Certainly one of Australia’s most celebrated modern inventors will lock horns by having an alleged copycat that promises to be preparing for a global launch.
Flow Hive created a hive that allows honey to flow out of the front into collection jars, representing the 1st modernisation in terms of how beekeepers collect honey. It took ten years to produce.
Alleged copycat Tapcomb is undertaking an extensive social media campaign claiming to get the world’s first truly bee-friendly tappable hive, contacting flow beehive via Facebook retargeting.
Tapcomb has also adopted similar phrases such as being “gentle on bees” and offering beekeepers “honey on tap”. However, it told MySmallBusiness you will find substantial differences between the two hive producers.
Flow Hive co-inventor Cedar Anderson said Flow Hives are patented all over the world. His lawyers have been unable to uncover patents for Tapcomb.
“The frame they show within their marketing video appears just like cheap Chinese copies we’ve seen, which we know infringes on many elements of the Flow Hive intellectual property. Where necessary, we are going to attempt to enforce our intellectual property rights decisively,” Anderson says.
“Our patent covers cells that split and honey that drains from the comb, which is exactly what they’re claiming to be bringing to promote first. It seems just like a blatant patent infringement for me,” he says.
Flow Hive made global headlines when its crowdfunding bid broke all fundraising records on platform Indiegogo, raising a lot more than $13 million. The campaign lay out to improve $100,000, but astonished even inventors in the event it raised $2.18 million from the first round the clock.
Flow Hives have since been adopted by beekeepers in than 100 countries and boasts over 40,000 customers, mostly in Australia as well as the US. The corporation now employs 40 staff.
Tapcomb, however, claims its hive design to become substantially different, conceding how the dimensions are similar to Flow Hive.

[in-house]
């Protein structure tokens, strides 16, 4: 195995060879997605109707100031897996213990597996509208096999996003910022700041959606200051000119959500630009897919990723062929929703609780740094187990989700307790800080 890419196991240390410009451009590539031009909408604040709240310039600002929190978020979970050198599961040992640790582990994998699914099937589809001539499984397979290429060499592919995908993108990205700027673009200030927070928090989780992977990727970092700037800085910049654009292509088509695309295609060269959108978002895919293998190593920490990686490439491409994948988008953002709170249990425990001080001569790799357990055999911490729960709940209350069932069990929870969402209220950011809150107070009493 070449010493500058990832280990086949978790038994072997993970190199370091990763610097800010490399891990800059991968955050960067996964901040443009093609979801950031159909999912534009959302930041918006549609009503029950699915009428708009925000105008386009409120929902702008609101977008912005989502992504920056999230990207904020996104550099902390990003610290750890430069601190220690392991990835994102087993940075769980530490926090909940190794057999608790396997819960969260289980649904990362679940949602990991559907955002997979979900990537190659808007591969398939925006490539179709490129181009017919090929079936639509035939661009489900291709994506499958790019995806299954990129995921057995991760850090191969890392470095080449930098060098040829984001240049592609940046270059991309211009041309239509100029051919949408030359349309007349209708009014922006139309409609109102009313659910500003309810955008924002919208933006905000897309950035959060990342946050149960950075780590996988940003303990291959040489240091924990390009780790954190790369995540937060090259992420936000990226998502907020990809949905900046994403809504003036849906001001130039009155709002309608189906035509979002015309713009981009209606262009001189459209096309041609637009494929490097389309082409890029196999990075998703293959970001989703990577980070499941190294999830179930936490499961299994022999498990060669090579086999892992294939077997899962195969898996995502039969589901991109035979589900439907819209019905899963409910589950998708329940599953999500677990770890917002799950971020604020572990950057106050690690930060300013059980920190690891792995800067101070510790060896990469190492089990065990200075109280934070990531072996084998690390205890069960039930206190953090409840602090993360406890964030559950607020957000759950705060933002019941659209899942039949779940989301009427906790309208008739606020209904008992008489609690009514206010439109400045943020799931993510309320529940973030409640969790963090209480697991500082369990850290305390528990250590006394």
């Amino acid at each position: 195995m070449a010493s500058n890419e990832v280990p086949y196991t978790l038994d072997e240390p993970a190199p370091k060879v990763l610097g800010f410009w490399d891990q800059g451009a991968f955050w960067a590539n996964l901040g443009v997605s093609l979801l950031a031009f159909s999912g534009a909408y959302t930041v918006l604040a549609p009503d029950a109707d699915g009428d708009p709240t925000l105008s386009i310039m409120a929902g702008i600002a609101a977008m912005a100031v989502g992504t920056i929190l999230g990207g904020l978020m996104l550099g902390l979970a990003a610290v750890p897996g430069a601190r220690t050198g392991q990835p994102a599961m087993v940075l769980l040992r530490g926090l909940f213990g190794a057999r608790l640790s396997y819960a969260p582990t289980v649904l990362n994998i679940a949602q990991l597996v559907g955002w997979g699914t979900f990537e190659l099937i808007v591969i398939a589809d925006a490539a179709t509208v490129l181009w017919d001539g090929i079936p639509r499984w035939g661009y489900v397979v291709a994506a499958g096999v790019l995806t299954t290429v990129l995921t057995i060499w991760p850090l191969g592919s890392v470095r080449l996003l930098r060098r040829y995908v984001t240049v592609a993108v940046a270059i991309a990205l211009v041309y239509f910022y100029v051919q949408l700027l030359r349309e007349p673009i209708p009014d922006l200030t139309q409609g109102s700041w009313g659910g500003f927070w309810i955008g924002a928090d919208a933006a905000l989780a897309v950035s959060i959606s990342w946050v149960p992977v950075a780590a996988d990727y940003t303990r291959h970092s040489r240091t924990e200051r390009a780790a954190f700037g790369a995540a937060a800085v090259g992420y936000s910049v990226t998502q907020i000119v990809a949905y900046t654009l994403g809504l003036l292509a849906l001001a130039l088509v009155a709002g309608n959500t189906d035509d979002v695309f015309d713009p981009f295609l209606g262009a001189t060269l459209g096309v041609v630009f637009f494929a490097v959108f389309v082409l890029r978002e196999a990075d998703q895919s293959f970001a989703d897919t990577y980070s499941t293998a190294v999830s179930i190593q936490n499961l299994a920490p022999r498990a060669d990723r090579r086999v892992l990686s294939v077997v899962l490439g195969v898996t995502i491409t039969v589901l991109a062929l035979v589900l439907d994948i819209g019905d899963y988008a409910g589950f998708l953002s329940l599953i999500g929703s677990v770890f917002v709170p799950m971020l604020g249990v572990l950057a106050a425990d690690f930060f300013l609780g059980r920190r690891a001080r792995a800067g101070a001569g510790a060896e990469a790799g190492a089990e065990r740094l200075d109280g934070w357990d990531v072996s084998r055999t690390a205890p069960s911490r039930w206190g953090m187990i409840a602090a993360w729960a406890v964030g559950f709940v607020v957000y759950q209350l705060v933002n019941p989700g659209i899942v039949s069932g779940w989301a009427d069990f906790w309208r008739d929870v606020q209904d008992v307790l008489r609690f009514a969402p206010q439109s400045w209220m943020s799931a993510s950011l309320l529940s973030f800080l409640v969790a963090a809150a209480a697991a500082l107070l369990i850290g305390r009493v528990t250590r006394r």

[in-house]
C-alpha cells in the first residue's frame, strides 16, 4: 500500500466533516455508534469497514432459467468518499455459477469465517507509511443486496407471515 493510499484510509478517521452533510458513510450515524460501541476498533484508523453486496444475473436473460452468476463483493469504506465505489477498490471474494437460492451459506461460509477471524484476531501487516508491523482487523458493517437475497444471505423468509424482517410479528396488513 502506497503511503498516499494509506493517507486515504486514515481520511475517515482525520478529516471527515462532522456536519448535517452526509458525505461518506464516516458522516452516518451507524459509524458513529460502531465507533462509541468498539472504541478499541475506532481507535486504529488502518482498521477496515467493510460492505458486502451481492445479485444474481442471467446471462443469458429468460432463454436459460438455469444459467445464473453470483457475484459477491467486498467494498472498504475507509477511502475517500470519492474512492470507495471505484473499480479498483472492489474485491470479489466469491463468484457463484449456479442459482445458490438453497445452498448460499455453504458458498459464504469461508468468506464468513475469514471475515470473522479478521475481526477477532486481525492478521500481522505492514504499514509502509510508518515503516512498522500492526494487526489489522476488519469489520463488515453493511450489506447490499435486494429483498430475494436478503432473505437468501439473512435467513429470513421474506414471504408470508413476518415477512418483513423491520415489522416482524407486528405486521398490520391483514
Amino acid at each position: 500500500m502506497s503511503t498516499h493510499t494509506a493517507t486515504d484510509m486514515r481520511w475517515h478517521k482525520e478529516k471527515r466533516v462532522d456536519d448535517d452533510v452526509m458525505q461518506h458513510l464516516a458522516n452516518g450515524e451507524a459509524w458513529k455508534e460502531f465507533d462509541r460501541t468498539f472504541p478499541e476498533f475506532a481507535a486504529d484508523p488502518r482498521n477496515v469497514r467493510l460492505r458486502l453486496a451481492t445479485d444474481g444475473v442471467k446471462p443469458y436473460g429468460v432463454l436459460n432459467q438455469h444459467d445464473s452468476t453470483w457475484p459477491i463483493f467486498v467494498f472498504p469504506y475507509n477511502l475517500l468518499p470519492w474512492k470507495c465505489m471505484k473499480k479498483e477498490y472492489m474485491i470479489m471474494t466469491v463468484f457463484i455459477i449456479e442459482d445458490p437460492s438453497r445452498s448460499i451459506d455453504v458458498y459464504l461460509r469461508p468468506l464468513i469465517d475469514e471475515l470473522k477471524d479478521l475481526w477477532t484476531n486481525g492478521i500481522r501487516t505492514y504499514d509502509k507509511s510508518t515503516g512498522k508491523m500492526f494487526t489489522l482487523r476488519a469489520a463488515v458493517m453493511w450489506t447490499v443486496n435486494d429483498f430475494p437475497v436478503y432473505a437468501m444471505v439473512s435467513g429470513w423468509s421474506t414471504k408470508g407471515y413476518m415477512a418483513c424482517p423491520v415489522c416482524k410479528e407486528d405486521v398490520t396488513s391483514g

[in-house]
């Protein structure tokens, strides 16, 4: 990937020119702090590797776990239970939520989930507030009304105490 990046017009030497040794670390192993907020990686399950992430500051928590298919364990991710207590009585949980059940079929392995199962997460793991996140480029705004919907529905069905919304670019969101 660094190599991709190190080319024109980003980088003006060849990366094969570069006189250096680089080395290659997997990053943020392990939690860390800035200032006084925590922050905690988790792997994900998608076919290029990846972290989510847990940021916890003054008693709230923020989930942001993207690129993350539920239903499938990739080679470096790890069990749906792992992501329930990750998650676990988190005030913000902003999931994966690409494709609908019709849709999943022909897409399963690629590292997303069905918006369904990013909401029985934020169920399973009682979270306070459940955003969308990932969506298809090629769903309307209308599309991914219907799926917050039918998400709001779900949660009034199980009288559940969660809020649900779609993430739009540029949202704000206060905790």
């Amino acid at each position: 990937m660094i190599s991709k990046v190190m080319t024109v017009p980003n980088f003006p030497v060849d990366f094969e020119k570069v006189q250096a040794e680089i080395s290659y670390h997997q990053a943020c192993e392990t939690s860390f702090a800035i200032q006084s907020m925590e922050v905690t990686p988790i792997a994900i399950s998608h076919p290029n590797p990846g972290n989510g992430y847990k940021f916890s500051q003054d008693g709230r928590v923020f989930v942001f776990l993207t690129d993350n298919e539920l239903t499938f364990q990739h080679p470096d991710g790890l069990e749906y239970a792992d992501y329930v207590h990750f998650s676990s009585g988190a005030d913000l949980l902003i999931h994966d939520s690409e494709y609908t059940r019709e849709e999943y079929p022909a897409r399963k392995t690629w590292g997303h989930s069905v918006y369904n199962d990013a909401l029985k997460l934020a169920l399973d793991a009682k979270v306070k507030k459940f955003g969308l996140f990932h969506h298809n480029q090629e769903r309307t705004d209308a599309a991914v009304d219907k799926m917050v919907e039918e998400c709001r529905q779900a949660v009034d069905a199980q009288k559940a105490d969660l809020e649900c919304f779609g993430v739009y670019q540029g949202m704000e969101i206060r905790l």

“Similar to lightbulbs, the differentiator is with the internal workings which are the basis for product quality and intellectual property,” US director of parent company Beebot Inc, Tom Kuhn says.
It feels as though someone has stolen something from your house and you’ve got to handle it even when you really simply want to get on with performing a job you’re extremely excited about.
Tapcomb hives are tested by beekeepers in Tasmania, Britain, Hong Kong and Greece, he says. “We plan to launch Tapcomb worldwide in order to provide consumers a choice of products.”
However, Anderson says the inner workings of Tapcomb seem to be similar to a young Flow Hive prototype, adding that his patent covers the moving parts no matter what their depth inside of the hive.
Tapcomb lists its office address as Portland, Oregon, where self tapping beehive also offers basics. An address search reveals a residential townhouse that purchased in late January. Other online searches list Tapcomb to be Hong Kong-based.
Kuhn says he has declared patents in the US, Australia, Hong Kong, China and India. He would not reveal pricing and said he is trying to find a manufacturer. “What is important for people like us is maximum quality at an agreeable price point.”
This isn’t the first apparent copycat Flow Hive has received to tackle, with strikingly similar products listed for sale on various websites.
“There were lots of bad Chinese fakes, and it’s sad to discover others fall under the trap of buying copies, just to be disappointed with low quality,” Anderson says.
“Any inventor that develops a whole new product which has gotten off around the globe has to expect opportunistic people in an attempt to take market share. Obviously, you will always find people prepared to undertake this type of illegal activity for financial gain.
“It feels as though someone has stolen something out of your house and you’ve got to cope with it even though you really only want to get on with carrying out a job you’re extremely excited about.”
Asserting ownership of IP rights such as patents, trade marks and fashoins and obtaining appropriate relief can be quite a challenging exercise for inventors, Wrays patent attorney Andrew Butler says.
“It can be hard to acquire legal relief during these scenarios. China is really the Wild West with regards to theft of property rights, however the Chinese government has gotten steps to further improve its IP environment.
“Chinese counterfeiters are often mobile, elusive and don’t possess regard for third party trade mark or other proprietary rights. They may be usually well funded and well advised, and hivve proficient at covering their tracks, so that it is challenging to identify the perpetrators or to obtain satisfactory legal outcomes.”
Australian beekeeper Simon Mulvany ousted Tapcomb for allegedly copying Flow Hive’s design on his Save the Bees Facebook page in the week.
Mulvany has previously waged a social media marketing campaign against Australia’s largest honey producer, Capilano, accusing it of selling “toxic” imported honey and then for using misleading labelling.
“I sense of an Australian beekeeper and inventor that has done very well and it is now facing the possibilities of having his profits skimmed by this profiteering Chinese cowboy no-one has ever been aware of.
“Being an inventor, bee hive kits will always be improving his product, and individuals need to understand that the very first will always be much better than a copy.”